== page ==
REVIEW: Brennen Leigh’s “Prairie Love Letter” Drops You into America’s Great Plains


If a songwriter is truly passionate about his or her subject matter, chances are the songs will be both singular and relatable. Over the summer, Colter Wall released a collection of original Canadfian cowboy songs that no one knew they needed, but the project succeeded because of Wall’s full-hearted attention to his craft. Brennen Leigh’s latest album, Prairie Love Letter, is just that – a record dedicated to the area around the Minnesota-North Dakota state line, her birthplace. Even if it’s an area you’ve not been to, her absolute commitment to her songs, and to her home, will drop you straight onto the edge of America’s Great Plains.

The album leads off with “Don’t You Know I’m From Here,” which recalls Leigh’s return to her small hometown. The tune starts with idyllic acoustic guitar and mandolin, along with the anticipation of coming home – “I like to see the rows and rows of corn, it makes me feel/Like a kid again.” But this isn’t a songwriter’s warm, wartless recollection of a trip. It’s more like what yours or mine would be – not entirely successful and probably tinged with regret. The singer didn’t leave home on the best terms – “I looked down my nose at friends, turns out I might need them again.” She’s returning to something familiar, sure, but also a place she doesn’t entirely know anymore. As she encounters more than a few unfriendly faces, she realizes what many of us have: “Maybe this little town looked better in my rear view mirror.”

Small towns are also known for their unspoken truths, and Leigh finds one in “Billy and Beau.” Across the backdrop of field trips and 4-H fairs, three young folks share a bond until Billy leaves town, Beau disappears, and hearts are broken. Did Billy and Beau ever take a stab at romance? Leigh won’t give us that easy of an answer, but the sweetness and innocence of the three friends reminds us that, no matter the time or town in which you happen to grow up, “The heart wants to go where the heart wants to go and you can’t undo it.”

There’s an absolute timelessness to many of these songs, both in the stories they tell and the way that they’re told. “The John Deere H” is a string-band ode to Leigh’s father’s first time aboard a tractor and offers a glimpse into her family’s farm life. Plus, with lines like “He showed me how to check the spark and set that flywheel turning,” along with Leigh’s own homemade, child-like tractor sounds, it feels like that most rare of modern country songs – one that could’ve been written by someone who’s actually sat atop a John Deere. “There’s A Yellow Cedar Waxwing on the Juneberry Bush” combines stories from Leigh’s grandmother with gorgeous, Carter Family-like harmonies from Noel McKay and Courtney Patton. And “Little Blue Eyed Dog” is nothing but the unexpected joy of finding a lonely, bedraggled pup by the side of the road and doing the only thing one can do – “LIfe was lonely, life was rough/But now you’re going my way.” As Leigh reassures her new friend – “You just ran out of rotten luck” – rescue dog owners (like this one) may find themselves discreetly wiping their eyes.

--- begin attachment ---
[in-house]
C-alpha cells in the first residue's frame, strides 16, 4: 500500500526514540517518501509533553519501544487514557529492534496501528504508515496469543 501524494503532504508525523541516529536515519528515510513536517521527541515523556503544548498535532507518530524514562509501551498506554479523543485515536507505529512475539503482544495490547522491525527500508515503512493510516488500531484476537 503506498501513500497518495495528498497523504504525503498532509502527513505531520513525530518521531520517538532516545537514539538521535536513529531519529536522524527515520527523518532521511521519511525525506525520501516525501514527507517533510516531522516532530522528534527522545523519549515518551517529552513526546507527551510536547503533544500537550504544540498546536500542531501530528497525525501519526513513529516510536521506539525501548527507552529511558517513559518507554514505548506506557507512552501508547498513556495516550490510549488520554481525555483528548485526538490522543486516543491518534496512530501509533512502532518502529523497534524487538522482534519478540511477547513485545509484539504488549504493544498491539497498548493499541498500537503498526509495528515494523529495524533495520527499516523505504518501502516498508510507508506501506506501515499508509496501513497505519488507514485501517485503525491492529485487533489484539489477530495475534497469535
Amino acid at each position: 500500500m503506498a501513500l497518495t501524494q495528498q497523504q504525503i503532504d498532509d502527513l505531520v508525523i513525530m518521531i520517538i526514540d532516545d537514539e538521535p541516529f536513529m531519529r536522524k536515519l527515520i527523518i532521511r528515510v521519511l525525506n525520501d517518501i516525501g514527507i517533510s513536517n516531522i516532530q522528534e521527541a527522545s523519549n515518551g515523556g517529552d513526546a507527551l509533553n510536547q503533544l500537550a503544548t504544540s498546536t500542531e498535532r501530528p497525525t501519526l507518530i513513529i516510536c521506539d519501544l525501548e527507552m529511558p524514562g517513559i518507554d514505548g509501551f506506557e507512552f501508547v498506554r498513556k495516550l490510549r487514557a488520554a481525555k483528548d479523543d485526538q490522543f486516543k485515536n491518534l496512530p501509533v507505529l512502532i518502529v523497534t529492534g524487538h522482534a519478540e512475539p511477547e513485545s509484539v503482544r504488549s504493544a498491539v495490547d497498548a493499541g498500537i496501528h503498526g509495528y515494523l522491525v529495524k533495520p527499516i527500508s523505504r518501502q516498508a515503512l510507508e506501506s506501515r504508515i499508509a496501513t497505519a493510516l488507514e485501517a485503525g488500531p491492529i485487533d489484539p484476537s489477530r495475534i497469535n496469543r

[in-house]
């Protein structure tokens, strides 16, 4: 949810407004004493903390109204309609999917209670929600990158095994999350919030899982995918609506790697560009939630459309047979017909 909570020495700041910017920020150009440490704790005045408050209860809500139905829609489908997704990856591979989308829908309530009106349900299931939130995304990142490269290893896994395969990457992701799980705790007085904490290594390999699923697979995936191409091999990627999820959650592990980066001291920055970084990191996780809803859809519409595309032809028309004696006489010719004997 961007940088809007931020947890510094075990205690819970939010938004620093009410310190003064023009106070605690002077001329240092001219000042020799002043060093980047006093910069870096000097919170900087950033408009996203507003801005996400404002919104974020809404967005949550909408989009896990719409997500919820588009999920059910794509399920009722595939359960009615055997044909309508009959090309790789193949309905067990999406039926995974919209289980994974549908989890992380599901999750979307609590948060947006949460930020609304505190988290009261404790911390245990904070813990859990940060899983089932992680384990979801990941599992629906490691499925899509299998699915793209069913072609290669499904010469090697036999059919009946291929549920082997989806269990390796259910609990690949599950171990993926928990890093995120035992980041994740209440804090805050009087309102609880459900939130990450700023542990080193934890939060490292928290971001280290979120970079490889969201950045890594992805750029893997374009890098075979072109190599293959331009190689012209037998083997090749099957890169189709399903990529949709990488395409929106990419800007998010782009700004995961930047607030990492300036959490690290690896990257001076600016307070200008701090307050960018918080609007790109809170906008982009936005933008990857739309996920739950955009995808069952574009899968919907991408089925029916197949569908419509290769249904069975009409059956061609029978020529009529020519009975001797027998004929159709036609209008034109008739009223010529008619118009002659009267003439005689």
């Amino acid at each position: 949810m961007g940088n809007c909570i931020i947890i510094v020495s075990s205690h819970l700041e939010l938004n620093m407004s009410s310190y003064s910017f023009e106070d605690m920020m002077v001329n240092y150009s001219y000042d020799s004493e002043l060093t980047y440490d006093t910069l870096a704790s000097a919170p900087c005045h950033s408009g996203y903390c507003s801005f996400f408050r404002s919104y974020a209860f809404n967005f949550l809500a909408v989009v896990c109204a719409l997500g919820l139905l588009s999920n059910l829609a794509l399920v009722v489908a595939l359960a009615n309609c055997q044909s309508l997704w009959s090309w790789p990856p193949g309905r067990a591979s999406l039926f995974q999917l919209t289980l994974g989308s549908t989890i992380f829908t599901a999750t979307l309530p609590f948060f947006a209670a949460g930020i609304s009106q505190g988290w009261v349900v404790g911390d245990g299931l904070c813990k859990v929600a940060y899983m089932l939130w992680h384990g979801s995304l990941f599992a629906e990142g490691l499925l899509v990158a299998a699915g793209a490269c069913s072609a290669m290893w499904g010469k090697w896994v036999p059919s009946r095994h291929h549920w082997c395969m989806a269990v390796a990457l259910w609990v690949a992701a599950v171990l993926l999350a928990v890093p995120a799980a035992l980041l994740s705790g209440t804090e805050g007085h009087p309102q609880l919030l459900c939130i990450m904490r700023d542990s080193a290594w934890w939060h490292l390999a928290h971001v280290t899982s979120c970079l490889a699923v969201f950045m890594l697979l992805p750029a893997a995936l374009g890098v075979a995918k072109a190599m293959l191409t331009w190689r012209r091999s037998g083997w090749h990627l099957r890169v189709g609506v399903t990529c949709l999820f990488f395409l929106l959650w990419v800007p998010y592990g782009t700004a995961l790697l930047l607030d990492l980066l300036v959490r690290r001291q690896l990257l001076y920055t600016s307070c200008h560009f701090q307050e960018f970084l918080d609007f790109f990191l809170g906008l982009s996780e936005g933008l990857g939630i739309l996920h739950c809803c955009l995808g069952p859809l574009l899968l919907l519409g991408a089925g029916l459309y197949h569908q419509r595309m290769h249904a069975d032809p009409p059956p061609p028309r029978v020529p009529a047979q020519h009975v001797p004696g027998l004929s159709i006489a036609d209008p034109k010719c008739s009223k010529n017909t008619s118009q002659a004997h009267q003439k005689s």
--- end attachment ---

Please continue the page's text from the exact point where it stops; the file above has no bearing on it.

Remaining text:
Even in the most bucolic of settings, modern life impedes on Leigh’s Prairie. “You’ve Never Been To North Dakota,” paced by Shad Cobb’s fiddle, counters the simple beauty of the plains seen through the eyes of a lifelong resident with the invading energy industry (Leigh also rhymes the state’s name with “gently sung to sleep by a coyot-a,” which is my new favorite rhyme). And “You Ain’t Laying No Pipeline” counters its barndance feel with fierce resistance to those same energy companies’ willful destruction of Native lands. However, even with all that going on, when Leigh raises her voice (always sublime, but never prettier than right here) to proclaim her affection for her home in “I Love the Lonesome Prairie,” you might be moved to dig out a map – the old-fashioned paper folding kind – and plot a trip back to your own hometown.

Prairie Love Letter was produced by Robbie Fulks, recorded and mixed by Steve Albini and Dave Sinko and mastered by Tommy Detamore. All songs were penned by Brennen Leigh, with co-writing credits going to Melissa Carper and Noel McKay. Musicians on the album include Fulks (acoustic guitar, banjo, harmony vocals), McKay (acoustic guitar, harmony vocals), Jenee Fleenor (fiddle), Paul Kramer (mandolin, fiddle), Dennis Crouch (bass), Shad Cobb (fiddle), Todd Phillips (bass), Matt Flinner (mandolin), Pete Finney (pedal steel), Tim O’Brien (fiddle, octave mandolin, harmony vocals), Alison Brown (banjo), Kaitlyn Raitz (cello), Pete Finney (steel guitar) and Courtney Patton (harmony vocals).

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Get info on Brennen Leigh’s September 19th album release live stream here:

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